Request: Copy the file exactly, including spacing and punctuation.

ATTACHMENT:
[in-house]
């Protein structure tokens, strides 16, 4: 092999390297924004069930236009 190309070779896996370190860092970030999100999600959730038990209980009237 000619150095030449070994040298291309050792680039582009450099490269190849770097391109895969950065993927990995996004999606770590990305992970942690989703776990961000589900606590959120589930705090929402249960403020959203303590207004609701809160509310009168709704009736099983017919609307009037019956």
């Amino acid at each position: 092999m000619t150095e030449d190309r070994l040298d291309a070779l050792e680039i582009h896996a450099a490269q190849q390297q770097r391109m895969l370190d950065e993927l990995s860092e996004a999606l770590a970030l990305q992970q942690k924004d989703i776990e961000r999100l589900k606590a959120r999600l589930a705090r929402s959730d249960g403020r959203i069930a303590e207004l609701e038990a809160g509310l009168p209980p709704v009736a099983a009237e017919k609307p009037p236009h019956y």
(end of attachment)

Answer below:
[in-house]
């Protein structure tokens, strides 16, 4: 092999390297924004069930236009 190309070779896996370190860092970030999100999600959730038990209980009237 000619150095030449070994040298291309050792680039582009450099490269190849770097391109895969950065993927990995996004999606770590990305992970942690989703776990961000589900606590959120589930705090929402249960403020959203303590207004609701809160509310009168709704009736099983017919609307009037019956």
């Amino acid at each position: 092999m000619t150095e030449d190309r070994l040298d291309a070779l050792e680039i582009h896996a450099a490269q190849q390297q770097r391109m895969l370190d950065e993927l990995s860092e996004a999606l770590a970030l990305q992970q942690k924004d989703i776990e961000r999100l589900k606590a959120r999600l589930a705090r929402s959730d249960g403020r959203i069930a303590e207004l609701e038990a809160g509310l009168p209980p709704v009736a099983a009237e017919k609307p009037p236009h019956y």